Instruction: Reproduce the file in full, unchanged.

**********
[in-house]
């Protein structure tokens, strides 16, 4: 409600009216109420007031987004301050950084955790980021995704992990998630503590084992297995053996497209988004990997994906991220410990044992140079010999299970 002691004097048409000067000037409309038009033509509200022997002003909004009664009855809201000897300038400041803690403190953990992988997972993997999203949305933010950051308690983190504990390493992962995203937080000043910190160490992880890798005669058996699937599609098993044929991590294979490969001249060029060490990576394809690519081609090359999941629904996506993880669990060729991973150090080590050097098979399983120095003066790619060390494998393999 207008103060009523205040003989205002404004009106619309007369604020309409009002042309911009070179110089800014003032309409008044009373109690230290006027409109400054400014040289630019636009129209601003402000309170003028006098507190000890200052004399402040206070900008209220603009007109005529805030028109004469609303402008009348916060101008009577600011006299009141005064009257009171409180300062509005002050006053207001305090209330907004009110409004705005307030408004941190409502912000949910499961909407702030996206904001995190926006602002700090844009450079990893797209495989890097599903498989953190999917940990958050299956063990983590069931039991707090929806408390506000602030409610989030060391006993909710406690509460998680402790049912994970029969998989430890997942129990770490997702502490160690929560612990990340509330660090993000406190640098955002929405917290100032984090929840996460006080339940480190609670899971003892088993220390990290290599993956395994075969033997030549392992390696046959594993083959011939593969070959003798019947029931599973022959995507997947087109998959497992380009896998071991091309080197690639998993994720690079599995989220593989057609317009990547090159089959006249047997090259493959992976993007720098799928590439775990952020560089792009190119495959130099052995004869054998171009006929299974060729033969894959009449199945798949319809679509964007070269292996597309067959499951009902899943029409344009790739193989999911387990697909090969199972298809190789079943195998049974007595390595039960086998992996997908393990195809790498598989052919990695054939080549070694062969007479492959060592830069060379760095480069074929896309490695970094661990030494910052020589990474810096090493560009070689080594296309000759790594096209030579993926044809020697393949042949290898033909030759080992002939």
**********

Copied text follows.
[in-house]
């Protein structure tokens, strides 16, 4: 409600009216109420007031987004301050950084955790980021995704992990998630503590084992297995053996497209988004990997994906991220410990044992140079010999299970 002691004097048409000067000037409309038009033509509200022997002003909004009664009855809201000897300038400041803690403190953990992988997972993997999203949305933010950051308690983190504990390493992962995203937080000043910190160490992880890798005669058996699937599609098993044929991590294979490969001249060029060490990576394809690519081609090359999941629904996506993880669990060729991973150090080590050097098979399983120095003066790619060390494998393999 207008103060009523205040003989205002404004009106619309007369604020309409009002042309911009070179110089800014003032309409008044009373109690230290006027409109400054400014040289630019636009129209601003402000309170003028006098507190000890200052004399402040206070900008209220603009007109005529805030028109004469609303402008009348916060101008009577600011006299009141005064009257009171409180300062509005002050006053207001305090209330907004009110409004705005307030408004941190409502912000949910499961909407702030996206904001995190926006602002700090844009450079990893797209495989890097599903498989953190999917940990958050299956063990983590069931039991707090929806408390506000602030409610989030060391006993909710406690509460998680402790049912994970029969998989430890997942129990770490997702502490160690929560612990990340509330660090993000406190640098955002929405917290100032984090929840996460006080339940480190609670899971003892088993220390990290290599993956395994075969033997030549392992390696046959594993083959011939593969070959003798019947029931599973022959995507997947087109998959497992380009896998071991091309080197690639998993994720690079599995989220593989057609317009990547090159089959006249047997090259493959992976993007720098799928590439775990952020560089792009190119495959130099052995004869054998171009006929299974060729033969894959009449199945798949319809679509964007070269292996597309067959499951009902899943029409344009790739193989999911387990697909090969199972298809190789079943195998049974007595390595039960086998992996997908393990195809790498598989052919990695054939080549070694062969007479492959060592830069060379760095480069074929896309490695970094661990030494910052020589990474810096090493560009070689080594296309000759790594096209030579993926044809020697393949042949290898033909030759080992002939």